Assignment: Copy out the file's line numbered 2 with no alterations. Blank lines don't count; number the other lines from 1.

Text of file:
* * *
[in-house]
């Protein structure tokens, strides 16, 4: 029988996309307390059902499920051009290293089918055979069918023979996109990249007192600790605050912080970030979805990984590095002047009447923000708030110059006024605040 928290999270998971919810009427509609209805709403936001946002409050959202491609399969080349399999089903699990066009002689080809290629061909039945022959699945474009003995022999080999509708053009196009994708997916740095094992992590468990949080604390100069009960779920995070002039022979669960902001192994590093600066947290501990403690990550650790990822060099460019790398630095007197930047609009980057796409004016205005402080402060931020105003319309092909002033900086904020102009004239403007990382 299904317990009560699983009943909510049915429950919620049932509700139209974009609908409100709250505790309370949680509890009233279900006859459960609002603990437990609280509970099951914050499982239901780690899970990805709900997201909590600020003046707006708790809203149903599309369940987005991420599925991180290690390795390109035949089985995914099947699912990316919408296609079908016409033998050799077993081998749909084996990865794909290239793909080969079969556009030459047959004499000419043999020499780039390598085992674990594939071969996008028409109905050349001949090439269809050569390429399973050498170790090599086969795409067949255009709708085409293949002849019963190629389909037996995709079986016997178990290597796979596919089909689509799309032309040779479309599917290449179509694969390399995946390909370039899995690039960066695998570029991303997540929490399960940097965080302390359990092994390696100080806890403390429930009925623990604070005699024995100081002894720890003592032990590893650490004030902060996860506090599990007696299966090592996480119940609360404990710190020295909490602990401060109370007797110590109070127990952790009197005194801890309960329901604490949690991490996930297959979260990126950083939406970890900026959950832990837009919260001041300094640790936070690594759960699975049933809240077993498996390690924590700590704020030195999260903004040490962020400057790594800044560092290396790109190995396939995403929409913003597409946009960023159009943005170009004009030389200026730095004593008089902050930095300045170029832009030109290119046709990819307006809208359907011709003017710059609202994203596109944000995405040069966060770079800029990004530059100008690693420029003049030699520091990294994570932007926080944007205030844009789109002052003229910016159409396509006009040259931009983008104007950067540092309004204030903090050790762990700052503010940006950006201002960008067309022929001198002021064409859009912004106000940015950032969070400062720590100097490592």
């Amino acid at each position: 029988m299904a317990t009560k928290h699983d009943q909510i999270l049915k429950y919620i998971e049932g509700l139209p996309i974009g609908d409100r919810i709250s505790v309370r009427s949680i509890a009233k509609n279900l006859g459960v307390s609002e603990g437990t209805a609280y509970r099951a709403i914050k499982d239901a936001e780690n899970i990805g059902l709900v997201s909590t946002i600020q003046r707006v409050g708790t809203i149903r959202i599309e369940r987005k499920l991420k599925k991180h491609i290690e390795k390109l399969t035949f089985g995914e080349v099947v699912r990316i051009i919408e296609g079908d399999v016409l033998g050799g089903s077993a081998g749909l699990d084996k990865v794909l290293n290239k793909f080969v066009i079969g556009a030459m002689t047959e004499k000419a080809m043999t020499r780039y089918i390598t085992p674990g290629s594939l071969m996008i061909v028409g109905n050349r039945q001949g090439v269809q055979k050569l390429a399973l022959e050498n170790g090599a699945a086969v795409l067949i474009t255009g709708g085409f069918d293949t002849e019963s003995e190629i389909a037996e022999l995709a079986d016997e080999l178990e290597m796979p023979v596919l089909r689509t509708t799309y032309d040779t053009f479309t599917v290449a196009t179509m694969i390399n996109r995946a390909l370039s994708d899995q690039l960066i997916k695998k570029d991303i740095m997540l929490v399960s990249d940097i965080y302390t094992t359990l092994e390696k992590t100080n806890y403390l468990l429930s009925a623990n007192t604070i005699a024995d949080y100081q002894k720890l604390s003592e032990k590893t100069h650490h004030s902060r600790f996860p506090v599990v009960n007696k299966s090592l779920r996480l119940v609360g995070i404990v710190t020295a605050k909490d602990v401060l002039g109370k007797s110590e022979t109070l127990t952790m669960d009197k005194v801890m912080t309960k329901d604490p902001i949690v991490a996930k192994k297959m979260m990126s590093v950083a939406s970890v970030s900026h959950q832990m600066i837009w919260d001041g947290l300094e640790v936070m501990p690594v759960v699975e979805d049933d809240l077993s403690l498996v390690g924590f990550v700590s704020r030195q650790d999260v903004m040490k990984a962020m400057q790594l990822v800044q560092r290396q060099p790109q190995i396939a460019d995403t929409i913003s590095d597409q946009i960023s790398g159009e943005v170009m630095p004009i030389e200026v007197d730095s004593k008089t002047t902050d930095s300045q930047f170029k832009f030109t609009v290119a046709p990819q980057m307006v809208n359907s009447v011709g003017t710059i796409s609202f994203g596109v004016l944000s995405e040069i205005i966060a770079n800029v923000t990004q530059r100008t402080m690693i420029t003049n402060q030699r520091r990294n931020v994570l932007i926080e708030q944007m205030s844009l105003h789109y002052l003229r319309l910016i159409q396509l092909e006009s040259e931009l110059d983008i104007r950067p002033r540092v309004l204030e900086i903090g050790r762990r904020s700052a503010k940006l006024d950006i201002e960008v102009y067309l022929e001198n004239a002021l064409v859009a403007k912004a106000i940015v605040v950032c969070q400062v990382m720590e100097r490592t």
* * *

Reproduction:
């Protein structure tokens, strides 16, 4: 029988996309307390059902499920051009290293089918055979069918023979996109990249007192600790605050912080970030979805990984590095002047009447923000708030110059006024605040 928290999270998971919810009427509609209805709403936001946002409050959202491609399969080349399999089903699990066009002689080809290629061909039945022959699945474009003995022999080999509708053009196009994708997916740095094992992590468990949080604390100069009960779920995070002039022979669960902001192994590093600066947290501990403690990550650790990822060099460019790398630095007197930047609009980057796409004016205005402080402060931020105003319309092909002033900086904020102009004239403007990382 299904317990009560699983009943909510049915429950919620049932509700139209974009609908409100709250505790309370949680509890009233279900006859459960609002603990437990609280509970099951914050499982239901780690899970990805709900997201909590600020003046707006708790809203149903599309369940987005991420599925991180290690390795390109035949089985995914099947699912990316919408296609079908016409033998050799077993081998749909084996990865794909290239793909080969079969556009030459047959004499000419043999020499780039390598085992674990594939071969996008028409109905050349001949090439269809050569390429399973050498170790090599086969795409067949255009709708085409293949002849019963190629389909037996995709079986016997178990290597796979596919089909689509799309032309040779479309599917290449179509694969390399995946390909370039899995690039960066695998570029991303997540929490399960940097965080302390359990092994390696100080806890403390429930009925623990604070005699024995100081002894720890003592032990590893650490004030902060996860506090599990007696299966090592996480119940609360404990710190020295909490602990401060109370007797110590109070127990952790009197005194801890309960329901604490949690991490996930297959979260990126950083939406970890900026959950832990837009919260001041300094640790936070690594759960699975049933809240077993498996390690924590700590704020030195999260903004040490962020400057790594800044560092290396790109190995396939995403929409913003597409946009960023159009943005170009004009030389200026730095004593008089902050930095300045170029832009030109290119046709990819307006809208359907011709003017710059609202994203596109944000995405040069966060770079800029990004530059100008690693420029003049030699520091990294994570932007926080944007205030844009789109002052003229910016159409396509006009040259931009983008104007950067540092309004204030903090050790762990700052503010940006950006201002960008067309022929001198002021064409859009912004106000940015950032969070400062720590100097490592």